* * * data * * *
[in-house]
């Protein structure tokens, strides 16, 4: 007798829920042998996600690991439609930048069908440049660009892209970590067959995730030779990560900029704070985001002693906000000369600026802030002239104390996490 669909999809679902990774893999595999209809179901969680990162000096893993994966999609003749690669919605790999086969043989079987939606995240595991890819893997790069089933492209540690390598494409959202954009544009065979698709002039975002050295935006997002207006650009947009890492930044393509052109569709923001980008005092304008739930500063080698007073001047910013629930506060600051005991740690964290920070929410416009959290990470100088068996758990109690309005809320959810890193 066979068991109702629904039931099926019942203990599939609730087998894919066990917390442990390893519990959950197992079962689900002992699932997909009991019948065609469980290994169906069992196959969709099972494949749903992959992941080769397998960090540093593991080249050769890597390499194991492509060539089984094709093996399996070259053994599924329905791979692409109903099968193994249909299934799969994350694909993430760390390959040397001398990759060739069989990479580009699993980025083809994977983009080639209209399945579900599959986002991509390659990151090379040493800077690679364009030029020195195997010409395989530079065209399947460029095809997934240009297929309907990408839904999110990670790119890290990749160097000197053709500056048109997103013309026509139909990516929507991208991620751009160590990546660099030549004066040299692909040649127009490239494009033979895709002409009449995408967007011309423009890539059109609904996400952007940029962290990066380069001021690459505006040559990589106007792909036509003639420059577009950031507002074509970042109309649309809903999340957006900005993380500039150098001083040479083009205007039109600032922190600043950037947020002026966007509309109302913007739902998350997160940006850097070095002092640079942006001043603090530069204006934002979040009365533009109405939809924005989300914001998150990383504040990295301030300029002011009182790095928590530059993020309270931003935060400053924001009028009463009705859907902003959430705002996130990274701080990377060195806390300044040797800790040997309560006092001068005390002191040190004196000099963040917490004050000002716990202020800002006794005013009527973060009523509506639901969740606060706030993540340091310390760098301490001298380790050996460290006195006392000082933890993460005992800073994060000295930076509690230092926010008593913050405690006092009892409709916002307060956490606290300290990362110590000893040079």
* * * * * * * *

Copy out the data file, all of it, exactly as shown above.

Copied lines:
[in-house]
């Protein structure tokens, strides 16, 4: 007798829920042998996600690991439609930048069908440049660009892209970590067959995730030779990560900029704070985001002693906000000369600026802030002239104390996490 669909999809679902990774893999595999209809179901969680990162000096893993994966999609003749690669919605790999086969043989079987939606995240595991890819893997790069089933492209540690390598494409959202954009544009065979698709002039975002050295935006997002207006650009947009890492930044393509052109569709923001980008005092304008739930500063080698007073001047910013629930506060600051005991740690964290920070929410416009959290990470100088068996758990109690309005809320959810890193 066979068991109702629904039931099926019942203990599939609730087998894919066990917390442990390893519990959950197992079962689900002992699932997909009991019948065609469980290994169906069992196959969709099972494949749903992959992941080769397998960090540093593991080249050769890597390499194991492509060539089984094709093996399996070259053994599924329905791979692409109903099968193994249909299934799969994350694909993430760390390959040397001398990759060739069989990479580009699993980025083809994977983009080639209209399945579900599959986002991509390659990151090379040493800077690679364009030029020195195997010409395989530079065209399947460029095809997934240009297929309907990408839904999110990670790119890290990749160097000197053709500056048109997103013309026509139909990516929507991208991620751009160590990546660099030549004066040299692909040649127009490239494009033979895709002409009449995408967007011309423009890539059109609904996400952007940029962290990066380069001021690459505006040559990589106007792909036509003639420059577009950031507002074509970042109309649309809903999340957006900005993380500039150098001083040479083009205007039109600032922190600043950037947020002026966007509309109302913007739902998350997160940006850097070095002092640079942006001043603090530069204006934002979040009365533009109405939809924005989300914001998150990383504040990295301030300029002011009182790095928590530059993020309270931003935060400053924001009028009463009705859907902003959430705002996130990274701080990377060195806390300044040797800790040997309560006092001068005390002191040190004196000099963040917490004050000002716990202020800002006794005013009527973060009523509506639901969740606060706030993540340091310390760098301490001298380790050996460290006195006392000082933890993460005992800073994060000295930076509690230092926010008593913050405690006092009892409709916002307060956490606290300290990362110590000893040079």